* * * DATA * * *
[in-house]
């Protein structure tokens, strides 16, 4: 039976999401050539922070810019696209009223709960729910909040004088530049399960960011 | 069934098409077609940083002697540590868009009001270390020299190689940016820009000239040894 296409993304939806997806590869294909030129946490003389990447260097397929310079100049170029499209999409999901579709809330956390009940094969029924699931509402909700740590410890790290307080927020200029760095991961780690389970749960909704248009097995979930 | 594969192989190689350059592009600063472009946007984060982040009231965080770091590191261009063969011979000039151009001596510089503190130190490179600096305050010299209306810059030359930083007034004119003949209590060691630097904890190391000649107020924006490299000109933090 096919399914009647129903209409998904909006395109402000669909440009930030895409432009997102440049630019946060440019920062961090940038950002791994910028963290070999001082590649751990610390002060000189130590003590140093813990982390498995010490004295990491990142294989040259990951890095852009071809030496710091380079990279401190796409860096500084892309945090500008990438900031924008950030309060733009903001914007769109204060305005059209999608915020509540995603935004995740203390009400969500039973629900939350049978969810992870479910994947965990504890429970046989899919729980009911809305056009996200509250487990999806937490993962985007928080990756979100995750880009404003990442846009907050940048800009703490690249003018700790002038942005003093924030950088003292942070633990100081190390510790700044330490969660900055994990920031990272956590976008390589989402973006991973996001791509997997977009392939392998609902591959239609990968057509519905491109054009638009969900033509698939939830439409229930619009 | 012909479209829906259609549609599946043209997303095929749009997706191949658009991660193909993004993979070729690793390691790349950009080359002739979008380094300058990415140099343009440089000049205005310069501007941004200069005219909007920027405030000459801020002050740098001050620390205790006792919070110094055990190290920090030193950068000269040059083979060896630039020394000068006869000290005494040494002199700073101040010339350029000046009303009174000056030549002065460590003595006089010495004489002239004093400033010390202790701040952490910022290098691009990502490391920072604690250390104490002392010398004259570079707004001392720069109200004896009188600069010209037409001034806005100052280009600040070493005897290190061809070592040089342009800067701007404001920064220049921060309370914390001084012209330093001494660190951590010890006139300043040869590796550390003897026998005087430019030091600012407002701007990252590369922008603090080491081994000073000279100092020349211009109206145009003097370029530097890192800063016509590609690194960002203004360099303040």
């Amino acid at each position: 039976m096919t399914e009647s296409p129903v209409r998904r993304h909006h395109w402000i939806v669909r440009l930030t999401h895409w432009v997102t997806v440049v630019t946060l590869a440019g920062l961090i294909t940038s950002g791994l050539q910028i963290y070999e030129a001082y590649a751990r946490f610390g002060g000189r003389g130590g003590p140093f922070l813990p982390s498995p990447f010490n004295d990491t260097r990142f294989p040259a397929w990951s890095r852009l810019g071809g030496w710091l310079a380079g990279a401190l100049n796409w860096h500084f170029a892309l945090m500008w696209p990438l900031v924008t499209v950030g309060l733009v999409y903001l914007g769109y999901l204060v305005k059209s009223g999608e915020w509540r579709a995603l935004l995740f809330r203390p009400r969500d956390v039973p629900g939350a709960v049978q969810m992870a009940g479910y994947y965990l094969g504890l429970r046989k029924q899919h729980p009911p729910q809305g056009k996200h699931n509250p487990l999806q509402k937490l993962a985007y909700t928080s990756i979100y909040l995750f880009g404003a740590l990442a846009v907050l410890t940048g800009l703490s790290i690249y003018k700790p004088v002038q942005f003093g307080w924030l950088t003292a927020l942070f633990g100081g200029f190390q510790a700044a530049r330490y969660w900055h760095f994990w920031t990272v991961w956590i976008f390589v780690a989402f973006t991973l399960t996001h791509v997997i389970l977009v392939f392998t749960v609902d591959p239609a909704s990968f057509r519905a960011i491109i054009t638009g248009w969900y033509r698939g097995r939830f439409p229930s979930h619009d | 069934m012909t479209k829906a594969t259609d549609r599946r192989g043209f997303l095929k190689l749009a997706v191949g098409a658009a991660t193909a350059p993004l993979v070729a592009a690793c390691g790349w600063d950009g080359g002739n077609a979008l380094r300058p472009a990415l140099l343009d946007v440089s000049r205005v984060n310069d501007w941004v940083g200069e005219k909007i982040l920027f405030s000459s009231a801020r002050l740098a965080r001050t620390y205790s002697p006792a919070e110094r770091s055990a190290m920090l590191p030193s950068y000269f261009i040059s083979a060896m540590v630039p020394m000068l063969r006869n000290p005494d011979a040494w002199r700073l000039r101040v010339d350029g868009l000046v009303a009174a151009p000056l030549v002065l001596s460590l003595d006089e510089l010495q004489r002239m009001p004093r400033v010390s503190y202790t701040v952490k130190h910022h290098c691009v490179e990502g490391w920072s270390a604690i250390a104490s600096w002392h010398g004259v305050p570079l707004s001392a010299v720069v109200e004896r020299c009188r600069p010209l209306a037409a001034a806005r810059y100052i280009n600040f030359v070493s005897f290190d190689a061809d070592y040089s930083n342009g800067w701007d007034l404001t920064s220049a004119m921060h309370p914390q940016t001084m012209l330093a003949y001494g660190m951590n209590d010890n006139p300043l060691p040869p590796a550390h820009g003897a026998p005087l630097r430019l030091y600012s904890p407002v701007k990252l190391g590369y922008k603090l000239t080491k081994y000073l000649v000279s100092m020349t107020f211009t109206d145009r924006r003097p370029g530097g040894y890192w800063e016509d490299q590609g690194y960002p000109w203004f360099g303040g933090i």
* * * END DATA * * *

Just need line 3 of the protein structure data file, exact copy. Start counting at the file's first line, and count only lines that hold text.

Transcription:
């Amino acid at each position: 039976m096919t399914e009647s296409p129903v209409r998904r993304h909006h395109w402000i939806v669909r440009l930030t999401h895409w432009v997102t997806v440049v630019t946060l590869a440019g920062l961090i294909t940038s950002g791994l050539q910028i963290y070999e030129a001082y590649a751990r946490f610390g002060g000189r003389g130590g003590p140093f922070l813990p982390s498995p990447f010490n004295d990491t260097r990142f294989p040259a397929w990951s890095r852009l810019g071809g030496w710091l310079a380079g990279a401190l100049n796409w860096h500084f170029a892309l945090m500008w696209p990438l900031v924008t499209v950030g309060l733009v999409y903001l914007g769109y999901l204060v305005k059209s009223g999608e915020w509540r579709a995603l935004l995740f809330r203390p009400r969500d956390v039973p629900g939350a709960v049978q969810m992870a009940g479910y994947y965990l094969g504890l429970r046989k029924q899919h729980p009911p729910q809305g056009k996200h699931n509250p487990l999806q509402k937490l993962a985007y909700t928080s990756i979100y909040l995750f880009g404003a740590l990442a846009v907050l410890t940048g800009l703490s790290i690249y003018k700790p004088v002038q942005f003093g307080w924030l950088t003292a927020l942070f633990g100081g200029f190390q510790a700044a530049r330490y969660w900055h760095f994990w920031t990272v991961w956590i976008f390589v780690a989402f973006t991973l399960t996001h791509v997997i389970l977009v392939f392998t749960v609902d591959p239609a909704s990968f057509r519905a960011i491109i054009t638009g248009w969900y033509r698939g097995r939830f439409p229930s979930h619009d | 069934m012909t479209k829906a594969t259609d549609r599946r192989g043209f997303l095929k190689l749009a997706v191949g098409a658009a991660t193909a350059p993004l993979v070729a592009a690793c390691g790349w600063d950009g080359g002739n077609a979008l380094r300058p472009a990415l140099l343009d946007v440089s000049r205005v984060n310069d501007w941004v940083g200069e005219k909007i982040l920027f405030s000459s009231a801020r002050l740098a965080r001050t620390y205790s002697p006792a919070e110094r770091s055990a190290m920090l590191p030193s950068y000269f261009i040059s083979a060896m540590v630039p020394m000068l063969r006869n000290p005494d011979a040494w002199r700073l000039r101040v010339d350029g868009l000046v009303a009174a151009p000056l030549v002065l001596s460590l003595d006089e510089l010495q004489r002239m009001p004093r400033v010390s503190y202790t701040v952490k130190h910022h290098c691009v490179e990502g490391w920072s270390a604690i250390a104490s600096w002392h010398g004259v305050p570079l707004s001392a010299v720069v109200e004896r020299c009188r600069p010209l209306a037409a001034a806005r810059y100052i280009n600040f030359v070493s005897f290190d190689a061809d070592y040089s930083n342009g800067w701007d007034l404001t920064s220049a004119m921060h309370p914390q940016t001084m012209l330093a003949y001494g660190m951590n209590d010890n006139p300043l060691p040869p590796a550390h820009g003897a026998p005087l630097r430019l030091y600012s904890p407002v701007k990252l190391g590369y922008k603090l000239t080491k081994y000073l000649v000279s100092m020349t107020f211009t109206d145009r924006r003097p370029g530097g040894y890192w800063e016509d490299q590609g690194y960002p000109w203004f360099g303040g933090i």